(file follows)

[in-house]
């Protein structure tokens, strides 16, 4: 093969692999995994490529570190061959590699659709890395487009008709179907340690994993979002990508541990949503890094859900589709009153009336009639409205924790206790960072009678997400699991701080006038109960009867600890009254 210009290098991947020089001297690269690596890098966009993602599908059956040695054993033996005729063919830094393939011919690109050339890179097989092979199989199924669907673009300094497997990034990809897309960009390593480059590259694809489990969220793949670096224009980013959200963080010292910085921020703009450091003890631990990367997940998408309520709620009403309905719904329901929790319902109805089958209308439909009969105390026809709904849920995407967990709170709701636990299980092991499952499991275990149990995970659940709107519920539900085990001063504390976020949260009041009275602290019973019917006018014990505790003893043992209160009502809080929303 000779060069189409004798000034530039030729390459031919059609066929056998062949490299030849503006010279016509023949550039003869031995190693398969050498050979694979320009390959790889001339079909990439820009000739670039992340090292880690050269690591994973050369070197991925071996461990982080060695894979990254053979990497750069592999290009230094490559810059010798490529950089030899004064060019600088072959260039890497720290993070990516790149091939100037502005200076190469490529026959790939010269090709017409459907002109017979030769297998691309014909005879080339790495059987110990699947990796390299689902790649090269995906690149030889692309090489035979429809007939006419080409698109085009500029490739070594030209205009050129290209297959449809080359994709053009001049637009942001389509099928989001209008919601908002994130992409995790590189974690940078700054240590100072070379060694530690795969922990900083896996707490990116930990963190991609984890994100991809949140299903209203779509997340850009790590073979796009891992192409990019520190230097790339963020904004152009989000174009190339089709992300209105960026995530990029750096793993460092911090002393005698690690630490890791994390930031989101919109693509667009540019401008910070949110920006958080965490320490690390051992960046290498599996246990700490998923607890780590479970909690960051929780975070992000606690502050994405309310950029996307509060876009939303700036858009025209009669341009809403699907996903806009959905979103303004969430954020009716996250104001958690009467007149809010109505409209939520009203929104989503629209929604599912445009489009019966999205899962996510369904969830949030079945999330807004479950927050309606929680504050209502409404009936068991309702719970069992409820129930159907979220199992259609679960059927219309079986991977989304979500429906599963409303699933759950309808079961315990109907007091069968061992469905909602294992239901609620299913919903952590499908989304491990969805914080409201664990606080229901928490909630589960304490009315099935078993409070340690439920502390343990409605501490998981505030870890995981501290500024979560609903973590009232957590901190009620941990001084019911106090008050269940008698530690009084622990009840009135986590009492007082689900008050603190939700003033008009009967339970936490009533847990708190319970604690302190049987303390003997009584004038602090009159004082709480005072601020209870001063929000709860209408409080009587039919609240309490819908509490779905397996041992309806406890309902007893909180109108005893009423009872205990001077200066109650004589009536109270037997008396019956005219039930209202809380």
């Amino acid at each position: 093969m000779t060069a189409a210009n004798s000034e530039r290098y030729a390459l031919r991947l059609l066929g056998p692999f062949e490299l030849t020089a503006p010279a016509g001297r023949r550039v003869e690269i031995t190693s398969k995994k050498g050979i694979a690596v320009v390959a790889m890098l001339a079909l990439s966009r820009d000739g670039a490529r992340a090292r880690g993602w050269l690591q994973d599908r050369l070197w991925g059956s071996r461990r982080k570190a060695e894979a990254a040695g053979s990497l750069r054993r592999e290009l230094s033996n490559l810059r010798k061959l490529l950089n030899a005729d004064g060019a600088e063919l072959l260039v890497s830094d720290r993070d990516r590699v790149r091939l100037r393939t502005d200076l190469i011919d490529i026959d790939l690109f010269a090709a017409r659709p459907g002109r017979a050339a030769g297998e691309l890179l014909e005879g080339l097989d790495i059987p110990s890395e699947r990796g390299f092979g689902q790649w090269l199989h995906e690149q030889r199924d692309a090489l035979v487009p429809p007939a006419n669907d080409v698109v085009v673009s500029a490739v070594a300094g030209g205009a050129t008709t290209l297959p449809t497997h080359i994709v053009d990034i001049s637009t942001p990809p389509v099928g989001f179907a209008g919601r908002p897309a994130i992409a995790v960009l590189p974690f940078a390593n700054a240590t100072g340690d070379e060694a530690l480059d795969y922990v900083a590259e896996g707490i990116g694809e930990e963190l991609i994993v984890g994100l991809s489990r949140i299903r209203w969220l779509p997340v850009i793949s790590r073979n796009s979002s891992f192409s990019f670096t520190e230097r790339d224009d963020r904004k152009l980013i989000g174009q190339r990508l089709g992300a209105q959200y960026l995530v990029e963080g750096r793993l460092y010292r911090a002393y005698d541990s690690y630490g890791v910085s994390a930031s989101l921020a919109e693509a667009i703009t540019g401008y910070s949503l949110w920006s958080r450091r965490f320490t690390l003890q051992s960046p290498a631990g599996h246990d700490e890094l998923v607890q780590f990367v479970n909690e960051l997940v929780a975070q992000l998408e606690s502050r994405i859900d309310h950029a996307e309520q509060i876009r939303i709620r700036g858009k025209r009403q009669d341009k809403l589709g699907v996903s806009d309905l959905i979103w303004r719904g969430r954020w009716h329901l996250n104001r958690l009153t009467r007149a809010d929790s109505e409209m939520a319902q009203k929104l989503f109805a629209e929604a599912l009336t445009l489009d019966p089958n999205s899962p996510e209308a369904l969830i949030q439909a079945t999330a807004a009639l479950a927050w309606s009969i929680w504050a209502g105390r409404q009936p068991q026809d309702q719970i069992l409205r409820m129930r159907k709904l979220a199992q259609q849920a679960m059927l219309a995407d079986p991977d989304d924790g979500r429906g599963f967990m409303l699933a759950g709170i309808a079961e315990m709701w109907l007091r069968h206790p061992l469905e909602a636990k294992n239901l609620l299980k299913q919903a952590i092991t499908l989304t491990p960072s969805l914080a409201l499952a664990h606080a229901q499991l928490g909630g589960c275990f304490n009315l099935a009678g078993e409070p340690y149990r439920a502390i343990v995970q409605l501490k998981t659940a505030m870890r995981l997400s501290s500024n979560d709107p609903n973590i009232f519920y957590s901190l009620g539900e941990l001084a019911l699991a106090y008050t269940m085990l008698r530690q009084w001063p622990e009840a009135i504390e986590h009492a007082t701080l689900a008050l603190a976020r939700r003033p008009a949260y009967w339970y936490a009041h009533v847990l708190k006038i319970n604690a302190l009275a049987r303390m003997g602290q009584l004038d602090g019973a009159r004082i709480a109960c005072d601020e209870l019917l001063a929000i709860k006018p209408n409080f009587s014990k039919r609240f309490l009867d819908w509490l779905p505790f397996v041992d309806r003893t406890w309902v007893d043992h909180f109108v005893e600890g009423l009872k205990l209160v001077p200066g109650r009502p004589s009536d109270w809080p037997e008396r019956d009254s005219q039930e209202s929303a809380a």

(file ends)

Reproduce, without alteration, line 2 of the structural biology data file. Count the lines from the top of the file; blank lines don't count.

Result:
């Protein structure tokens, strides 16, 4: 093969692999995994490529570190061959590699659709890395487009008709179907340690994993979002990508541990949503890094859900589709009153009336009639409205924790206790960072009678997400699991701080006038109960009867600890009254 210009290098991947020089001297690269690596890098966009993602599908059956040695054993033996005729063919830094393939011919690109050339890179097989092979199989199924669907673009300094497997990034990809897309960009390593480059590259694809489990969220793949670096224009980013959200963080010292910085921020703009450091003890631990990367997940998408309520709620009403309905719904329901929790319902109805089958209308439909009969105390026809709904849920995407967990709170709701636990299980092991499952499991275990149990995970659940709107519920539900085990001063504390976020949260009041009275602290019973019917006018014990505790003893043992209160009502809080929303 000779060069189409004798000034530039030729390459031919059609066929056998062949490299030849503006010279016509023949550039003869031995190693398969050498050979694979320009390959790889001339079909990439820009000739670039992340090292880690050269690591994973050369070197991925071996461990982080060695894979990254053979990497750069592999290009230094490559810059010798490529950089030899004064060019600088072959260039890497720290993070990516790149091939100037502005200076190469490529026959790939010269090709017409459907002109017979030769297998691309014909005879080339790495059987110990699947990796390299689902790649090269995906690149030889692309090489035979429809007939006419080409698109085009500029490739070594030209205009050129290209297959449809080359994709053009001049637009942001389509099928989001209008919601908002994130992409995790590189974690940078700054240590100072070379060694530690795969922990900083896996707490990116930990963190991609984890994100991809949140299903209203779509997340850009790590073979796009891992192409990019520190230097790339963020904004152009989000174009190339089709992300209105960026995530990029750096793993460092911090002393005698690690630490890791994390930031989101919109693509667009540019401008910070949110920006958080965490320490690390051992960046290498599996246990700490998923607890780590479970909690960051929780975070992000606690502050994405309310950029996307509060876009939303700036858009025209009669341009809403699907996903806009959905979103303004969430954020009716996250104001958690009467007149809010109505409209939520009203929104989503629209929604599912445009489009019966999205899962996510369904969830949030079945999330807004479950927050309606929680504050209502409404009936068991309702719970069992409820129930159907979220199992259609679960059927219309079986991977989304979500429906599963409303699933759950309808079961315990109907007091069968061992469905909602294992239901609620299913919903952590499908989304491990969805914080409201664990606080229901928490909630589960304490009315099935078993409070340690439920502390343990409605501490998981505030870890995981501290500024979560609903973590009232957590901190009620941990001084019911106090008050269940008698530690009084622990009840009135986590009492007082689900008050603190939700003033008009009967339970936490009533847990708190319970604690302190049987303390003997009584004038602090009159004082709480005072601020209870001063929000709860209408409080009587039919609240309490819908509490779905397996041992309806406890309902007893909180109108005893009423009872205990001077200066109650004589009536109270037997008396019956005219039930209202809380």